1,747 miles on the Appalachian Trail: The other Long Trail

July 29


Vermont passed by in a blur. One second I was in a hotel in Bennington, just over the border of Massachusetts, the next, I’m in a hotel in Hanover, just over another border in New Hampshire.

That blur consisted of very long days, lots of rain, an excellent cheeseburger and about 100 miles of the capital “L” Long Trail.

Actually getting to Vermont was a lot of fun. I hiked most of Massachusetts with a group of hikers I’d met on and off over the course of the trail, many of whom I last saw months ago and didn’t hold out any hope of seeing again.

They’re the of the mind that if the trail passes by a restaurant, of course they should stop for lunch. It was a good time.

One particular shelter gave the best experience since walking off of a snow-covered mountain to a three-course meal in North Carolina.

Upper Goose Pond Shelter is a half-mile off trail, but it’s worth the walk. It has bunks with mattresses, lake access and caretakers that fed all the hikers present a pancake breakfast and hot coffee in the morning. Definitely worth a second visit.

Hiking in the Green Mountains of Vermont started out well, too. I had a few days of great weather going into Bennington and made plans to meet up with some family a little further down the trail.

A few shorter days of hiking brought me to Stratton Mountain, a favorite winter destination of mine, and lunch with Auntie Paige, Uncle Emmett, Auntie Cindy and Uncle Ted. They treated me to a fantastic burger and my uncles tried on my fully-loaded and smelly pack.

After a fruitless search for an emergency blanket for the coming colder weather, I headed back out.

I planned out the next week’s mileage to get me to Hanover in time to meet my parents on the weekend. That schedule had to be readjusted after the weather on Monday left me stranded at the warming hut on top of Bromley Mountain.

I hiked all morning through constant rain, and as the elevation grew, the temperature dropped. All I had for insulation was my rain jacket, since everything would soak through anyway and my body head would keep me warm. Sort of.

I rushed inside to get out of the rain and wind for a bit of lunch, but when I took off my jacket, i couldn’t stop shivering. Even though it would mean I’d have to make up the miles later that week, I wasn’t going to risk hypothermia. I changed into my sleeping clothes and stayed relatively warm there for the rest of the day.

There were three other people there; another man who was thru-hiking, and a woman and her nine-year-old daughter hiking the Long Trail. The kid was obviously going a little stir-crazy in the but. We talked a lot and I got to show off my skill at memory match games.

The next few days were difficult. I had to make up the miles I’d dropped on Bromley. Instead of four days of just about 2o miles each, each one was at least 21, with one almost 25 miles. It may not seem like much, but a body knows it’s limits, and that was certainly pushing it, at least for that long of a stretch.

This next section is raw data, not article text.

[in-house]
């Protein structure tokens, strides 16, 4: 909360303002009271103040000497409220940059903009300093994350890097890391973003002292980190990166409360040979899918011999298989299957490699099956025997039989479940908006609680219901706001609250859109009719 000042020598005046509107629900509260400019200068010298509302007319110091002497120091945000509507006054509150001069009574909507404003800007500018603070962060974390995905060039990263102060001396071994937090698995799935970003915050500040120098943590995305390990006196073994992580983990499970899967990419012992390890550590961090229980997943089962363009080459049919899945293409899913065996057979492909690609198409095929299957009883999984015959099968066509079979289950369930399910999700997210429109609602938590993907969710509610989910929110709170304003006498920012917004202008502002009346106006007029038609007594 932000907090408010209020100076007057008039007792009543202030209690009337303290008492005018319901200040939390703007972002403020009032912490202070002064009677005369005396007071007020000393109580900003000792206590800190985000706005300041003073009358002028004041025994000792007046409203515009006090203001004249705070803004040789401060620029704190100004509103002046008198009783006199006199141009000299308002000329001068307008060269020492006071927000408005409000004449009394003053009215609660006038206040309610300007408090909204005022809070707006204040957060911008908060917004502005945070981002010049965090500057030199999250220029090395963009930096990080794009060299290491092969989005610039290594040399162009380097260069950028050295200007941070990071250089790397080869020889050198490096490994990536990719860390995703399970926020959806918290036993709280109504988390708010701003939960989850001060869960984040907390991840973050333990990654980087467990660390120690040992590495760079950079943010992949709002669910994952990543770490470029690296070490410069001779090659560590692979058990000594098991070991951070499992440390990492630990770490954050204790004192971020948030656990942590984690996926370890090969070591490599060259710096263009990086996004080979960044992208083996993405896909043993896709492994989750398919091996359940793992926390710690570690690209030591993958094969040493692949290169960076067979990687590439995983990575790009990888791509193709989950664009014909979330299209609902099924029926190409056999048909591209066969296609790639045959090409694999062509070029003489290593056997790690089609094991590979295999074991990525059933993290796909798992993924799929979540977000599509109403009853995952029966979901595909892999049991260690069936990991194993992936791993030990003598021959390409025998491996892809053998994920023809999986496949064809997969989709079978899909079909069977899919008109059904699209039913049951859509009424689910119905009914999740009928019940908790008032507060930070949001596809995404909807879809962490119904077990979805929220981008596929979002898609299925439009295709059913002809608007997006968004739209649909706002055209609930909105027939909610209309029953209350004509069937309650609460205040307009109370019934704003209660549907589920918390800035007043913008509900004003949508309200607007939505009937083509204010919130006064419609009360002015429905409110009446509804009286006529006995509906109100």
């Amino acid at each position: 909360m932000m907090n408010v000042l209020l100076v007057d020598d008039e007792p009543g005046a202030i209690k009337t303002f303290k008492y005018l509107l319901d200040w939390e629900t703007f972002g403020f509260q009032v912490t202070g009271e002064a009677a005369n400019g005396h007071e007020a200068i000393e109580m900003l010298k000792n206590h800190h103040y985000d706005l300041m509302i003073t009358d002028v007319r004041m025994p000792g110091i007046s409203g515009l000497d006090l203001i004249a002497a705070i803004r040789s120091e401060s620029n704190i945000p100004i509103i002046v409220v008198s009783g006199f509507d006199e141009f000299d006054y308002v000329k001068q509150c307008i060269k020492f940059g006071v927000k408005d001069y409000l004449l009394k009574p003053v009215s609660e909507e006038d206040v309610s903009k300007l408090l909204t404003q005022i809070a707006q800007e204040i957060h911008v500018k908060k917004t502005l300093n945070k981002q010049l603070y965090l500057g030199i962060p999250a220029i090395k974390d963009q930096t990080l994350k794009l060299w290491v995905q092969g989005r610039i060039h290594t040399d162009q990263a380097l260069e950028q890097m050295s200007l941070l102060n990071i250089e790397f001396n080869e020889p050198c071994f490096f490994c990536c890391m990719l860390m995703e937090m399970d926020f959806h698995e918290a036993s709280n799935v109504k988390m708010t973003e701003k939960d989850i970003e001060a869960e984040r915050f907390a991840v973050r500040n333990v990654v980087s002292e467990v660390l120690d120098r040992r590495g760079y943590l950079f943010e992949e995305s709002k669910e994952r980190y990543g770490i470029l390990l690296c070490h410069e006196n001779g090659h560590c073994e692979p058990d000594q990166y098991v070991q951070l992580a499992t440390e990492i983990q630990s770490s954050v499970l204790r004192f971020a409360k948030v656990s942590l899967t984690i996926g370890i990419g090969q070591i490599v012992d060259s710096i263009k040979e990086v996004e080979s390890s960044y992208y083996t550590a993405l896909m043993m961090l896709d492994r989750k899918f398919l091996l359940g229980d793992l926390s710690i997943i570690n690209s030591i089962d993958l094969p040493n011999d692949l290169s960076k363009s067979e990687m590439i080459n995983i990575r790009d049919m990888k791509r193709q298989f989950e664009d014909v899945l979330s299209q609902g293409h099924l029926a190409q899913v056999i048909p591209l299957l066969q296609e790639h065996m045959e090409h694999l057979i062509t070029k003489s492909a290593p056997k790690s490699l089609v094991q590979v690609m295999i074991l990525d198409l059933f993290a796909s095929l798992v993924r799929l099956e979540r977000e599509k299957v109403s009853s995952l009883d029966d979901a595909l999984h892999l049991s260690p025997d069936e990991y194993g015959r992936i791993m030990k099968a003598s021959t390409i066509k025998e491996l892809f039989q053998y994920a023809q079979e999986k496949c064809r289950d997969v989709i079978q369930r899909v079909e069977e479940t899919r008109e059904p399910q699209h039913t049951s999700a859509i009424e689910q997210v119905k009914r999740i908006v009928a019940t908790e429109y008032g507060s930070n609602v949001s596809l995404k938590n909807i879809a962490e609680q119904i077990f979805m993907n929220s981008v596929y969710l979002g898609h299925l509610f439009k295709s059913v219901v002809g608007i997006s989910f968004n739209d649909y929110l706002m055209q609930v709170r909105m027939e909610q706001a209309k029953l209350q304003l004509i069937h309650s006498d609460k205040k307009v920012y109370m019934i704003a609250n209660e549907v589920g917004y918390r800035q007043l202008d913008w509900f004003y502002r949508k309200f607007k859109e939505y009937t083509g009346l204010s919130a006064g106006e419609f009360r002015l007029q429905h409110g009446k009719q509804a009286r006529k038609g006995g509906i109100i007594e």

The weather also wasn’t very cooperative. It threatened to rain all week. Most days had some kind of precipitation. Nights are also getting colder as I spend more time at higher elevation. I got my cold weather gear back from my parents and I’m hoping the almost three pounds of weight is worth it.

Despite it’s challenges, Vermont was fun to hike through. On a clear day, the views from the mountains are beautiful. The trail often passes for miles through stands of pine and hemlock. The other day I walked through a forest of young maple trees, none more than a few inches thick, standing straight and tall with no branches before the top. When the breeze blew, they all swayed back and forth with the same rhythm.

From what all the southbounders tell me, all this is just the prelude to the White Mountains. Despite it being recognized as the hardest part of the trail, everyone I’ve spoken to said it’s the most beautiful part to hike.

Things like that are what’s keeping me going on this. I’m not going to lie: I’m tired. It’s hard waking up every morning, eating cold oatmeal and shouldering a heavy pack for another 20 miles or so, do that for five days, then get a teasing rest in a real bed. Then know the cycle repeats itself.

My feet, knees, back, shoulders hurt. I’ve got a sore throat and a headache most mornings. I itch all over from dozens of bug bites.

Despite all this, I can’t stop. I have to believe this is all worthwhile. I need to know I’m still doing the right thing, that everyone was right to believe in me and encourage me to try this.

I’m reminded of a poem I like. It’s one of the few I know well. There’s a line in “If” by Rudyard Kipling that goes,

“If you can force your heart and nerve and sinew

To serve your turn long after they are gone,

And so hold on when there is nothing in you,

Except the Will which says to them, ‘Hold on.'”

That’s all I’ve got left. Just a desire to finish, and an unwillingness to quit. Everything in between is all burned out.